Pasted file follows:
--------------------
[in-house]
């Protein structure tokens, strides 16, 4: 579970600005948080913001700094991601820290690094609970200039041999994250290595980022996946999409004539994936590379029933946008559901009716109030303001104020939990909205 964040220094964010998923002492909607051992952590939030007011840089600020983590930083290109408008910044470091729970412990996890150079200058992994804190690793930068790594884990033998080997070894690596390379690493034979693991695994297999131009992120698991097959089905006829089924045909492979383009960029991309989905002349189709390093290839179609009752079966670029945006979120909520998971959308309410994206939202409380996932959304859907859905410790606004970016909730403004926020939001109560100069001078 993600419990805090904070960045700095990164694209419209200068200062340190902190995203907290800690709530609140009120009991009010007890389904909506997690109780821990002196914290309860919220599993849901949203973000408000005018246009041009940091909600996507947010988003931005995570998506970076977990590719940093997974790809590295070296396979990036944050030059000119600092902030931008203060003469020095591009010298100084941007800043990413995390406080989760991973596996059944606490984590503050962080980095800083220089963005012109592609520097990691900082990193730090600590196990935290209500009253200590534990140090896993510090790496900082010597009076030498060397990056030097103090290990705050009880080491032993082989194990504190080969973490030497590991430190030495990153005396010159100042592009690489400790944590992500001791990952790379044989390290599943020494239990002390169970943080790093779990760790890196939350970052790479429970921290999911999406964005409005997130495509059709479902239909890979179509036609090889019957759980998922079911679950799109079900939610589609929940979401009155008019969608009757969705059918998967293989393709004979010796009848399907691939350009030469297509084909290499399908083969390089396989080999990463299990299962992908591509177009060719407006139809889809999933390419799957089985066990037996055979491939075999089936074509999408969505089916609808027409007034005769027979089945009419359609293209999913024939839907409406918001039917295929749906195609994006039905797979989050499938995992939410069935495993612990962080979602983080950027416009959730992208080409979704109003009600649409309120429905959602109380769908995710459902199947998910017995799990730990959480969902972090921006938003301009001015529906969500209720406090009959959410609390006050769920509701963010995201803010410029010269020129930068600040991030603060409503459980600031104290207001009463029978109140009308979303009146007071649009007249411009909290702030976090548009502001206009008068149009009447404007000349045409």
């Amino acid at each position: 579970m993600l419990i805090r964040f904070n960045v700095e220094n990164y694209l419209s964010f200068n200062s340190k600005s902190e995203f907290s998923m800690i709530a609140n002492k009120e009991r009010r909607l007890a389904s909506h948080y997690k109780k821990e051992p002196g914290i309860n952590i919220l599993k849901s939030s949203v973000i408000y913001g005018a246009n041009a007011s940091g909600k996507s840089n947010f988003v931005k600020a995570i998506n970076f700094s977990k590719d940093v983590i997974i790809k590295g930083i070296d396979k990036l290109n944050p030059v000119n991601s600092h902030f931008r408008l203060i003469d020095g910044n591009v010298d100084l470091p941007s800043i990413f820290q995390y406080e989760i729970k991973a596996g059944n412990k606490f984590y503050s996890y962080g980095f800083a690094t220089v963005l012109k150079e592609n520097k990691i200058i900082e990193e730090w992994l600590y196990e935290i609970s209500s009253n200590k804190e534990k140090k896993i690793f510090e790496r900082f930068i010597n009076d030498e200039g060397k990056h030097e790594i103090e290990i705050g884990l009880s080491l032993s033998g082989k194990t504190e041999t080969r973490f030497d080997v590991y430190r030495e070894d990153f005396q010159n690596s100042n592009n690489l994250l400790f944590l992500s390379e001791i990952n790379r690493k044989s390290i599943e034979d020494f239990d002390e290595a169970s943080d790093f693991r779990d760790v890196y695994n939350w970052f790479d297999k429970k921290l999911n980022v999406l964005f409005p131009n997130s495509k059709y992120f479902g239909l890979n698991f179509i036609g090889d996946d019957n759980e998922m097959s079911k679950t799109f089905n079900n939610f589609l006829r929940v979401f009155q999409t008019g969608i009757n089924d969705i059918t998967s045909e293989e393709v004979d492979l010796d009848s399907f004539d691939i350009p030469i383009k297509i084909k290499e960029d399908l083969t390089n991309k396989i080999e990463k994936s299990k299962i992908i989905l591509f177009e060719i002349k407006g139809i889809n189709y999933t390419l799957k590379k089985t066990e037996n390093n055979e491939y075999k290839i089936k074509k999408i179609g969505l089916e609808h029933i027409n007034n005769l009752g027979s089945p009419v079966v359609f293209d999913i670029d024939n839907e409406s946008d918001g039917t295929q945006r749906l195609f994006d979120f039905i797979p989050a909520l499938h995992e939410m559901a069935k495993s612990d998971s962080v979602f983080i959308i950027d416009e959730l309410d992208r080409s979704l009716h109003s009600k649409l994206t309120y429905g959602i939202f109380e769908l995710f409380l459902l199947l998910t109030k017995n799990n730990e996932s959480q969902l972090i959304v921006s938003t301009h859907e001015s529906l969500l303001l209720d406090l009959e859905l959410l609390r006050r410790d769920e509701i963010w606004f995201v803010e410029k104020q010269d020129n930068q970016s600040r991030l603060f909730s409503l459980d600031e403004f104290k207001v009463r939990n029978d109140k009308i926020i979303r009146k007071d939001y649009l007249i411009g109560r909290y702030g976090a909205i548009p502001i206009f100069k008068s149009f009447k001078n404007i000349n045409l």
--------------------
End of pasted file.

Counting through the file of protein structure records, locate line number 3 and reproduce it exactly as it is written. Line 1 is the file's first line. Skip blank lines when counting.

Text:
């Amino acid at each position: 579970m993600l419990i805090r964040f904070n960045v700095e220094n990164y694209l419209s964010f200068n200062s340190k600005s902190e995203f907290s998923m800690i709530a609140n002492k009120e009991r009010r909607l007890a389904s909506h948080y997690k109780k821990e051992p002196g914290i309860n952590i919220l599993k849901s939030s949203v973000i408000y913001g005018a246009n041009a007011s940091g909600k996507s840089n947010f988003v931005k600020a995570i998506n970076f700094s977990k590719d940093v983590i997974i790809k590295g930083i070296d396979k990036l290109n944050p030059v000119n991601s600092h902030f931008r408008l203060i003469d020095g910044n591009v010298d100084l470091p941007s800043i990413f820290q995390y406080e989760i729970k991973a596996g059944n412990k606490f984590y503050s996890y962080g980095f800083a690094t220089v963005l012109k150079e592609n520097k990691i200058i900082e990193e730090w992994l600590y196990e935290i609970s209500s009253n200590k804190e534990k140090k896993i690793f510090e790496r900082f930068i010597n009076d030498e200039g060397k990056h030097e790594i103090e290990i705050g884990l009880s080491l032993s033998g082989k194990t504190e041999t080969r973490f030497d080997v590991y430190r030495e070894d990153f005396q010159n690596s100042n592009n690489l994250l400790f944590l992500s390379e001791i990952n790379r690493k044989s390290i599943e034979d020494f239990d002390e290595a169970s943080d790093f693991r779990d760790v890196y695994n939350w970052f790479d297999k429970k921290l999911n980022v999406l964005f409005p131009n997130s495509k059709y992120f479902g239909l890979n698991f179509i036609g090889d996946d019957n759980e998922m097959s079911k679950t799109f089905n079900n939610f589609l006829r929940v979401f009155q999409t008019g969608i009757n089924d969705i059918t998967s045909e293989e393709v004979d492979l010796d009848s399907f004539d691939i350009p030469i383009k297509i084909k290499e960029d399908l083969t390089n991309k396989i080999e990463k994936s299990k299962i992908i989905l591509f177009e060719i002349k407006g139809i889809n189709y999933t390419l799957k590379k089985t066990e037996n390093n055979e491939y075999k290839i089936k074509k999408i179609g969505l089916e609808h029933i027409n007034n005769l009752g027979s089945p009419v079966v359609f293209d999913i670029d024939n839907e409406s946008d918001g039917t295929q945006r749906l195609f994006d979120f039905i797979p989050a909520l499938h995992e939410m559901a069935k495993s612990d998971s962080v979602f983080i959308i950027d416009e959730l309410d992208r080409s979704l009716h109003s009600k649409l994206t309120y429905g959602i939202f109380e769908l995710f409380l459902l199947l998910t109030k017995n799990n730990e996932s959480q969902l972090i959304v921006s938003t301009h859907e001015s529906l969500l303001l209720d406090l009959e859905l959410l609390r006050r410790d769920e509701i963010w606004f995201v803010e410029k104020q010269d020129n930068q970016s600040r991030l603060f909730s409503l459980d600031e403004f104290k207001v009463r939990n029978d109140k009308i926020i979303r009146k007071d939001y649009l007249i411009g109560r909290y702030g976090a909205i548009p502001i206009f100069k008068s149009f009447k001078n404007i000349n045409l």